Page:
Second, McGregor is bent on getting what he believes is fair compensation—and, by extension, respect—from the UFC, which he has indicated is difficult to come by, even for him. Given the UFC's well-known hesitance to pay fighters what would generally be considered wages commensurate with their earning power, call this one a push, but it could be thorny.
McGregor doesn't seem like a particularly patient person, especially these days. He doesn't exactly fit the profile of a "let's sit back and let this thing play out" kind of guy. Being made to wait may be giving him a little case of the wandering MMA eye, pulling him away from the process he would need to work in order to make the big rematch materialize.
Case in point was his social media challenge Monday to Japanese kickboxer Tenshin Nasukawa. You may remember Nasukawa as the charismatic and talented young kickboxer who got himself washed by Floyd Mayweather Jr. in a special exhibition on New Year's Eve.
McGregor decided he wanted a piece of that action too, calling for his own exhibition with the 20-year-old. This comes, as everyone knows, after a hugely hyped boxing match between McGregor and Mayweather that ate up all of McGregor's 2017 before ending in a TKO loss and a speculated payday north of $100 million.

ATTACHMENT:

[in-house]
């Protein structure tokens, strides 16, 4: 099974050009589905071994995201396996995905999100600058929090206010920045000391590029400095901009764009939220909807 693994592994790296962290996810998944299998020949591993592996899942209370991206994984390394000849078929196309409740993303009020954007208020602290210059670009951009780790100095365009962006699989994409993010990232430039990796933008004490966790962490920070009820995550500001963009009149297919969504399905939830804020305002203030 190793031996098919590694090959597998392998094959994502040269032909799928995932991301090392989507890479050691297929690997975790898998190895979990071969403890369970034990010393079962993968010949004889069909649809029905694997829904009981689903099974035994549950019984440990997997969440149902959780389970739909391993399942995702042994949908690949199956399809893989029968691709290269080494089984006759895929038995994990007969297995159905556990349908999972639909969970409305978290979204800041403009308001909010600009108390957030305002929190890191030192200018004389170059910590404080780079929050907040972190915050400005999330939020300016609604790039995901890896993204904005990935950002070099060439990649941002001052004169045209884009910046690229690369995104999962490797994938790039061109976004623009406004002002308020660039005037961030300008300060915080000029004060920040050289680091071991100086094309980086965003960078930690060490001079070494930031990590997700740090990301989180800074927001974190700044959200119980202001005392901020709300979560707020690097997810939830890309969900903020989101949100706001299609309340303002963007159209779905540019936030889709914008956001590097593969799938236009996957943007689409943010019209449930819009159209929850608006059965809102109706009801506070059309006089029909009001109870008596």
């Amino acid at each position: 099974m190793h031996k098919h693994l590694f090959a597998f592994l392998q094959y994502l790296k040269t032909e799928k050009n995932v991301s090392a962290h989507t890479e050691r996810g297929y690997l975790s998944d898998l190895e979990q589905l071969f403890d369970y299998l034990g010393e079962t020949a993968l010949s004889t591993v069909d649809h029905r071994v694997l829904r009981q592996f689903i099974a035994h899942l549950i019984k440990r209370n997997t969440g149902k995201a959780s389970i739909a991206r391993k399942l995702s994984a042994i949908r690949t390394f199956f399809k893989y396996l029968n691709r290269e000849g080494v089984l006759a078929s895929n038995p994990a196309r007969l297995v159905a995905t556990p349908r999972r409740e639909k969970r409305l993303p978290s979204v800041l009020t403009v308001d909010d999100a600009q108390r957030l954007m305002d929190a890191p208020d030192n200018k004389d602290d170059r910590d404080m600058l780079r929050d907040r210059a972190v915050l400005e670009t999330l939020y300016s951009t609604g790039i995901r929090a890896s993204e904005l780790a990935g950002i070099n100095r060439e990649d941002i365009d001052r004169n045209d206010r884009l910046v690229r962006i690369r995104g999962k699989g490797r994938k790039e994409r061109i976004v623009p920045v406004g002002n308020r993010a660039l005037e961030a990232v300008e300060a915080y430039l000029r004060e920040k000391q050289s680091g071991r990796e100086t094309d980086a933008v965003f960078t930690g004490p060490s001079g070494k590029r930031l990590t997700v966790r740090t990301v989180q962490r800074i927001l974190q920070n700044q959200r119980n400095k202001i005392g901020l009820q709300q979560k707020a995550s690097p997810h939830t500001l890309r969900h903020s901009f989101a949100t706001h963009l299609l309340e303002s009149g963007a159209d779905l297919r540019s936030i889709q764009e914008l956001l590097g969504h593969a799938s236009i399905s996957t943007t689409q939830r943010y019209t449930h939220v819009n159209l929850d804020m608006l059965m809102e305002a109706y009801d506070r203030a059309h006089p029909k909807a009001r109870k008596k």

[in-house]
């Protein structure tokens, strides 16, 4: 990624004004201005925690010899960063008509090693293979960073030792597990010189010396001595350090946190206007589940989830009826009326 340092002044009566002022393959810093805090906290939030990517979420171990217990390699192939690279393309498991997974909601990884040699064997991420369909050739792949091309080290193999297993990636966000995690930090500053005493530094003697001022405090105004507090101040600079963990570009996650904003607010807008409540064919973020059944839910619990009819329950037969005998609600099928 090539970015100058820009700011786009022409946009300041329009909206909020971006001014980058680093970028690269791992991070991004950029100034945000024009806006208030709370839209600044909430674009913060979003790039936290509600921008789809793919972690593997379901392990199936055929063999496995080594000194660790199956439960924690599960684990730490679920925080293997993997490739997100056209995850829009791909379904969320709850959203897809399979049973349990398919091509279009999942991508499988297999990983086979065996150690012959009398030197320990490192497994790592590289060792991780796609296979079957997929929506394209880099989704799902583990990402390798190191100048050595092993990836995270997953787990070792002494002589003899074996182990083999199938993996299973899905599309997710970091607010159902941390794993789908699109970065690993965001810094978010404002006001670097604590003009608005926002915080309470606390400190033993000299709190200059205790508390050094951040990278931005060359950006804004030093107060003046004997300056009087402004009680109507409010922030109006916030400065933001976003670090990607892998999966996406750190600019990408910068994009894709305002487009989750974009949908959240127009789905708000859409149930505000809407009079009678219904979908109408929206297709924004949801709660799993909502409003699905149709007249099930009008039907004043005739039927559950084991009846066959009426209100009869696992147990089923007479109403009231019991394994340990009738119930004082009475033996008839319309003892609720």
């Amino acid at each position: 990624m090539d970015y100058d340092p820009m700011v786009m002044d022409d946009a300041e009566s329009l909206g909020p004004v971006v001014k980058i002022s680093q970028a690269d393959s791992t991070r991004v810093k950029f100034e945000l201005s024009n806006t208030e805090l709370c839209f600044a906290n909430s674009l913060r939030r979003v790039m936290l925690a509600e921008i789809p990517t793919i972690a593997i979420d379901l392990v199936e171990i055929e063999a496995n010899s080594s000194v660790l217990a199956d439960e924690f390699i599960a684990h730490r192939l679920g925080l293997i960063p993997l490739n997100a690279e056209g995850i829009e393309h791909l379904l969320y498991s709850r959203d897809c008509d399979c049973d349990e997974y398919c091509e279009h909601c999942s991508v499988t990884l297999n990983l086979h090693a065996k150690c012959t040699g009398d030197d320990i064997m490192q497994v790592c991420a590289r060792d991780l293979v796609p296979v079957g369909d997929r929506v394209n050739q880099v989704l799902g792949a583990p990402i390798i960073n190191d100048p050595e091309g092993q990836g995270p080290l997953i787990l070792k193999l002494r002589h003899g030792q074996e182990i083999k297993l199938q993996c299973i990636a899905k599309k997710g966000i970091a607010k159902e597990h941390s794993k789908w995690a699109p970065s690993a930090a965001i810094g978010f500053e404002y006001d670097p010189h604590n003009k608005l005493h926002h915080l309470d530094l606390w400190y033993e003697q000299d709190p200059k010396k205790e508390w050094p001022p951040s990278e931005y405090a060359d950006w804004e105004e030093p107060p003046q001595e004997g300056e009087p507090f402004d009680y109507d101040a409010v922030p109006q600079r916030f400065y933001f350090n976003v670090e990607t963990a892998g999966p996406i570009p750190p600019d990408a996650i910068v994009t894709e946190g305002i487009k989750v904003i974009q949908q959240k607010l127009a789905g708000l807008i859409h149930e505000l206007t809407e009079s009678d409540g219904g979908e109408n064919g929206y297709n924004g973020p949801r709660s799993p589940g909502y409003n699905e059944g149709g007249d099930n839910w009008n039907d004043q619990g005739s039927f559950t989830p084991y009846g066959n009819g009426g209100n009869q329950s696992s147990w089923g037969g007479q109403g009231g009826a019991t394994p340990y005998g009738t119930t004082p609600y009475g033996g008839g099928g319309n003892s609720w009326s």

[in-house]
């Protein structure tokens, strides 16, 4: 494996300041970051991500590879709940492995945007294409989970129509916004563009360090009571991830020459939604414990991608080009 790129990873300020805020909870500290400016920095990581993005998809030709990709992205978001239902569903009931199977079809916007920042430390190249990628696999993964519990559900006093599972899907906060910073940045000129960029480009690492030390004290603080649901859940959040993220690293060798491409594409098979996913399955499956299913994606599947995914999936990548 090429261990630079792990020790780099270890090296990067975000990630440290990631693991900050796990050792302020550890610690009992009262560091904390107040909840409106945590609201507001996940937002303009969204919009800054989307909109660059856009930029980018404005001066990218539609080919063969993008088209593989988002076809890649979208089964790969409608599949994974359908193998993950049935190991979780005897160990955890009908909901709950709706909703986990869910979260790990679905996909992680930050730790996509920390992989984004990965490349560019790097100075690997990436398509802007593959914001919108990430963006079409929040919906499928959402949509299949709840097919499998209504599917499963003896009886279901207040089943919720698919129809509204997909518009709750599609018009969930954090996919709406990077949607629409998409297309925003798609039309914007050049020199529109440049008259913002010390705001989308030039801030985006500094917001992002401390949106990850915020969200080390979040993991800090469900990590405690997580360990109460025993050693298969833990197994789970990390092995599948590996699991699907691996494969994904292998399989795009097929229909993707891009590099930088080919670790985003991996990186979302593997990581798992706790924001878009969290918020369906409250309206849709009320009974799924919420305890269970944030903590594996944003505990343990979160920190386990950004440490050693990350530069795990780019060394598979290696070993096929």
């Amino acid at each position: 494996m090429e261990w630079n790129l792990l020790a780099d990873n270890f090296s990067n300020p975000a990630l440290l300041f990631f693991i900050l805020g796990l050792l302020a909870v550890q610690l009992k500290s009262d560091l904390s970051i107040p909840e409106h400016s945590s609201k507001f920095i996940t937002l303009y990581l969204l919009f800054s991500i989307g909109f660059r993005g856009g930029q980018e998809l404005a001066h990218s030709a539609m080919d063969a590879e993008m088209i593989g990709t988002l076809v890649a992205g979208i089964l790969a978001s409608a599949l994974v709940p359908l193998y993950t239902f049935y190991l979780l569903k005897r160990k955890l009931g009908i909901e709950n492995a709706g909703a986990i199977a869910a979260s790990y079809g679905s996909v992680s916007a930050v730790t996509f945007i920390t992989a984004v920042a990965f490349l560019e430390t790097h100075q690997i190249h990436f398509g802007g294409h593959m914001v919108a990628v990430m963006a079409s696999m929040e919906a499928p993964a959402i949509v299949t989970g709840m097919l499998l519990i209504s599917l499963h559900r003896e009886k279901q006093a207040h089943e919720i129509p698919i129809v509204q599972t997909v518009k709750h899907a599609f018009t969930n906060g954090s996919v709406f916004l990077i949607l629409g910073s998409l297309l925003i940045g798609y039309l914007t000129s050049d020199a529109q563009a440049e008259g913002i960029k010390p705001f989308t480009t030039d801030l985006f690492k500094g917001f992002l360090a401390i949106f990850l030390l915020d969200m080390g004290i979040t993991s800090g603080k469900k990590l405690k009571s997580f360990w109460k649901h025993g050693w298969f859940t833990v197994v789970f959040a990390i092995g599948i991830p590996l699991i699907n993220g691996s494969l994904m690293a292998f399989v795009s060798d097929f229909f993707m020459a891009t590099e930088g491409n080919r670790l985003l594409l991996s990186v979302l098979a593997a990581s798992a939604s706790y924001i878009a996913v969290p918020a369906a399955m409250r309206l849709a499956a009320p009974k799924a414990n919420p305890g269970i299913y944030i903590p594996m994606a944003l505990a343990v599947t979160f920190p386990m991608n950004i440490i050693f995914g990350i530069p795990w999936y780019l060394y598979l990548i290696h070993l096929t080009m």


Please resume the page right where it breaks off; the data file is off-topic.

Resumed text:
Fast forward one whole day, when McGregor went in on superstar trainer Firas Zahabi for having the temerity to predict Holloway would defeat McGregor were they to fight again.
It is unclear whether Holloway would leave the 145-pound division and his championship there, and it's unlikely McGregor would go back to featherweight. As great of a rematch as this would be, it would have the feeling of a one-off or superfight and may not be the springboard to Nurmagomedov that McGregor might need.
Now take into account Proper No. Twelve, and it's clear McGregor is a pretty distracted guy, at least in the context of his MMA career.